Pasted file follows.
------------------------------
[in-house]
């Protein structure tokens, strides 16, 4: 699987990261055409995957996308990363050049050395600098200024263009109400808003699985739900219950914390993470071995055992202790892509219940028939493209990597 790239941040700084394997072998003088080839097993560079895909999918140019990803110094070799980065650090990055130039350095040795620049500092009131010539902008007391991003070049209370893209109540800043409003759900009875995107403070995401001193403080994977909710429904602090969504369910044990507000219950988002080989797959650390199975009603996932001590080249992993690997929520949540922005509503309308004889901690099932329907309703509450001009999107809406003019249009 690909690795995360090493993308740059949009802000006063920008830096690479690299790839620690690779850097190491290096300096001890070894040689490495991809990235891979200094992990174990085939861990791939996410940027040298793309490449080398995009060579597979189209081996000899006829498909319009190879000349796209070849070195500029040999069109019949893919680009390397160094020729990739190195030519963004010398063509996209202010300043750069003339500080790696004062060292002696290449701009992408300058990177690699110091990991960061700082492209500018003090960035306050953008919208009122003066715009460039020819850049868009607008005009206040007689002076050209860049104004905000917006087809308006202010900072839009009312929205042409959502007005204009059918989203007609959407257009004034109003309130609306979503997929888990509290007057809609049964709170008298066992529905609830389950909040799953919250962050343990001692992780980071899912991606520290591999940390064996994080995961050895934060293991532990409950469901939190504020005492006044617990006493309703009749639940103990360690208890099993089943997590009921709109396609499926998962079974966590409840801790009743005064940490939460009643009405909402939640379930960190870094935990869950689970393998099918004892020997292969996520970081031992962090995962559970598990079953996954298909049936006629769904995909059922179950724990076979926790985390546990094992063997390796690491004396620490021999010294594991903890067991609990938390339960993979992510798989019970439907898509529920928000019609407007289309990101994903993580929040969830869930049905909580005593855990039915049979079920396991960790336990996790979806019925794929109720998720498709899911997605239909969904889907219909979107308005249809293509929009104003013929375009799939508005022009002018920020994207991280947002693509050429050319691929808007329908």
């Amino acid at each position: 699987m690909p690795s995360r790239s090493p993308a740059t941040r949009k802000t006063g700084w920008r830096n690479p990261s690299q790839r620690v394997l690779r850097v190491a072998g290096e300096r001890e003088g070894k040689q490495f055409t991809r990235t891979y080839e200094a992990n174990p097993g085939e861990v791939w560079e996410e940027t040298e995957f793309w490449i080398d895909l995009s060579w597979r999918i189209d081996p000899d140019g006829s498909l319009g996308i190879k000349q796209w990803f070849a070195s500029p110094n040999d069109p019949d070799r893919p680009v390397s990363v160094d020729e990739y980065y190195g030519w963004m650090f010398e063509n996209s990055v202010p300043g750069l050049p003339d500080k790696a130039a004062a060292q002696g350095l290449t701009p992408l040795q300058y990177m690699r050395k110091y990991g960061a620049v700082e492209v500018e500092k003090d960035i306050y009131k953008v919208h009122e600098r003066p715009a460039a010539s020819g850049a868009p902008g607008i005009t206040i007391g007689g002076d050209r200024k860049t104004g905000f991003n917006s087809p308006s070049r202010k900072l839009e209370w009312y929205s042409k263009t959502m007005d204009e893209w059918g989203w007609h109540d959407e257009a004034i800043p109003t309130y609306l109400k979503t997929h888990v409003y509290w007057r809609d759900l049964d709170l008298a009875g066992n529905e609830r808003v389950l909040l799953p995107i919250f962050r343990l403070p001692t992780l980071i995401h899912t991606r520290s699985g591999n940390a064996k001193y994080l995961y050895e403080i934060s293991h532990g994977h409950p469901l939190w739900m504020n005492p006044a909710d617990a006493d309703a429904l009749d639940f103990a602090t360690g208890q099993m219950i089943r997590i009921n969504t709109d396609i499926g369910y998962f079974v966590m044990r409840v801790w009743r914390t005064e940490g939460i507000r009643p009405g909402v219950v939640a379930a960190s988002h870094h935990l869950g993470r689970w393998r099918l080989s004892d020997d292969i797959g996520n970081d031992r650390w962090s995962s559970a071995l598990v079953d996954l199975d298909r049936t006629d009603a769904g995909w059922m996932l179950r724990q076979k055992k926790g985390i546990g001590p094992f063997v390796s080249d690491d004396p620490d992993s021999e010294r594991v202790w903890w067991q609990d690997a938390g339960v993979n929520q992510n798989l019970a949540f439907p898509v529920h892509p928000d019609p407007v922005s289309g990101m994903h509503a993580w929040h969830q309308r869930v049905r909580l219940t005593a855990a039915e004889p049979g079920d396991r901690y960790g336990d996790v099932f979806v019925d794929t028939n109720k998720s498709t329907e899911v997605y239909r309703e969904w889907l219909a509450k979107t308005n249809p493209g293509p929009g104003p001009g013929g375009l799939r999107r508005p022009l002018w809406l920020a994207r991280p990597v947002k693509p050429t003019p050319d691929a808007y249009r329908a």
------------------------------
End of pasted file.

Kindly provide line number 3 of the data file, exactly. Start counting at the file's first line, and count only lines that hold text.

């Amino acid at each position: 699987m690909p690795s995360r790239s090493p993308a740059t941040r949009k802000t006063g700084w920008r830096n690479p990261s690299q790839r620690v394997l690779r850097v190491a072998g290096e300096r001890e003088g070894k040689q490495f055409t991809r990235t891979y080839e200094a992990n174990p097993g085939e861990v791939w560079e996410e940027t040298e995957f793309w490449i080398d895909l995009s060579w597979r999918i189209d081996p000899d140019g006829s498909l319009g996308i190879k000349q796209w990803f070849a070195s500029p110094n040999d069109p019949d070799r893919p680009v390397s990363v160094d020729e990739y980065y190195g030519w963004m650090f010398e063509n996209s990055v202010p300043g750069l050049p003339d500080k790696a130039a004062a060292q002696g350095l290449t701009p992408l040795q300058y990177m690699r050395k110091y990991g960061a620049v700082e492209v500018e500092k003090d960035i306050y009131k953008v919208h009122e600098r003066p715009a460039a010539s020819g850049a868009p902008g607008i005009t206040i007391g007689g002076d050209r200024k860049t104004g905000f991003n917006s087809p308006s070049r202010k900072l839009e209370w009312y929205s042409k263009t959502m007005d204009e893209w059918g989203w007609h109540d959407e257009a004034i800043p109003t309130y609306l109400k979503t997929h888990v409003y509290w007057r809609d759900l049964d709170l008298a009875g066992n529905e609830r808003v389950l909040l799953p995107i919250f962050r343990l403070p001692t992780l980071i995401h899912t991606r520290s699985g591999n940390a064996k001193y994080l995961y050895e403080i934060s293991h532990g994977h409950p469901l939190w739900m504020n005492p006044a909710d617990a006493d309703a429904l009749d639940f103990a602090t360690g208890q099993m219950i089943r997590i009921n969504t709109d396609i499926g369910y998962f079974v966590m044990r409840v801790w009743r914390t005064e940490g939460i507000r009643p009405g909402v219950v939640a379930a960190s988002h870094h935990l869950g993470r689970w393998r099918l080989s004892d020997d292969i797959g996520n970081d031992r650390w962090s995962s559970a071995l598990v079953d996954l199975d298909r049936t006629d009603a769904g995909w059922m996932l179950r724990q076979k055992k926790g985390i546990g001590p094992f063997v390796s080249d690491d004396p620490d992993s021999e010294r594991v202790w903890w067991q609990d690997a938390g339960v993979n929520q992510n798989l019970a949540f439907p898509v529920h892509p928000d019609p407007v922005s289309g990101m994903h509503a993580w929040h969830q309308r869930v049905r909580l219940t005593a855990a039915e004889p049979g079920d396991r901690y960790g336990d996790v099932f979806v019925d794929t028939n109720k998720s498709t329907e899911v997605y239909r309703e969904w889907l219909a509450k979107t308005n249809p493209g293509p929009g104003p001009g013929g375009l799939r999107r508005p022009l002018w809406l920020a994207r991280p990597v947002k693509p050429t003019p050319d691929a808007y249009r329908a």